portant, he expresses unnecessarily a low estimate of the sincerity of the American Government. If that Government has found for the present intrinsic difficulties in the way of agreeing to a reciprocal right of visitation, at any rate it has taken a most important step, that cannot but tend to accelerate the accomplishment of the sole purpose contemplated by that right. Their squadron is now fitting out, nor is it to be doubted for a moment that, commanded by men of the known energy and good faith which have hitherto distinguished American naval officers, this force, co-operating with our own, will, ere long, give a deadly blow to the trade in slaves. In the observations which Mr. Lemoinne makes upon the “Caroline,” he has so far done justice to Great Britain, as to pronounce her proceedings upon that occasion to have been justifiable. Alluding to the correspondence of Lord Ashburton, he remarks :“Le ton de ces explications, que le Gou“vernement Americain a considérées comme “ de véritables excuses, nous surprend d'autant “plus qu’il est évident pour nous que l'Angle“terre était ici parfaitement dans son droit.”.”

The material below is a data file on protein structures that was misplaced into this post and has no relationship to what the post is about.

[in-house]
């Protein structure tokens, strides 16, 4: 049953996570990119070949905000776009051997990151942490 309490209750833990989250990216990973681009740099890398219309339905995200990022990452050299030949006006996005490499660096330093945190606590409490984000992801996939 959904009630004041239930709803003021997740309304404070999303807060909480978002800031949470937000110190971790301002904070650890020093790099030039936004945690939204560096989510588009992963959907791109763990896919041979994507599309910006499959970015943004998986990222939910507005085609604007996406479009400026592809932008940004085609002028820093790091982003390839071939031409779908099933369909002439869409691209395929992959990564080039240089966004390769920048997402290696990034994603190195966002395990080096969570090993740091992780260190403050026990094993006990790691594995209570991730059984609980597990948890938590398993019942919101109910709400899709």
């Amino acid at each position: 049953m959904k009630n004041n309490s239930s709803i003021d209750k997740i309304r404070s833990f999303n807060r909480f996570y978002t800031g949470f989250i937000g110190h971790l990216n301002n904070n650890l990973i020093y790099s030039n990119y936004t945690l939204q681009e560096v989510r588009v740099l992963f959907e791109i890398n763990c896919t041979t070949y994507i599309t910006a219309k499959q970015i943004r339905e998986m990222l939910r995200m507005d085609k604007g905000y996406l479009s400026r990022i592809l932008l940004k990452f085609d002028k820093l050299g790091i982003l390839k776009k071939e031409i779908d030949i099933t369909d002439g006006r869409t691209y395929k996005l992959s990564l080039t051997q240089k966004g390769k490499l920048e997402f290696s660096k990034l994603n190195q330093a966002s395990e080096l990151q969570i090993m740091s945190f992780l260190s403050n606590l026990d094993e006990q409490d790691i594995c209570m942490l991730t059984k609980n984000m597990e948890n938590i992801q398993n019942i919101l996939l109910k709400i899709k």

* The tone of these explanations, which the American Government has considered as real excuses, surprises us the more because it is evident that England upon this occasion was perfectly in the right.

But although he professes to have given a critical examination of this point of late difference between the two countries, he has been far from doing justice to the subject, as will appear from a very brief statement of the case.

The State of New York on its western border is separated from Canada by the River Niagara. According to the constitution of the United States, each State of the Union has jurisdiction over its own territory, and is governed by its own laws and authorities. By the same constitution the foreign relations of all the United States are committed to the Federal Government. Towards the close of the year 1837, some Canadian rebels having fled to the State of New York, and being there joined by various American citizens, fitted out a steamer called the “Caroline,” supplied her with arms and ammunition, and by means of this vessel, and without being attempted to be stopped in their illegal enterprise by the authorities of New York, invaded and took possession of an island called Navy Island, belonging to Great Britain, from whence they commenced and kept up for several days a constant attack upon the unoffending inhabitants of the Canadian shore. The remonstrances of the British authorities being unattended to by those of the State of New York,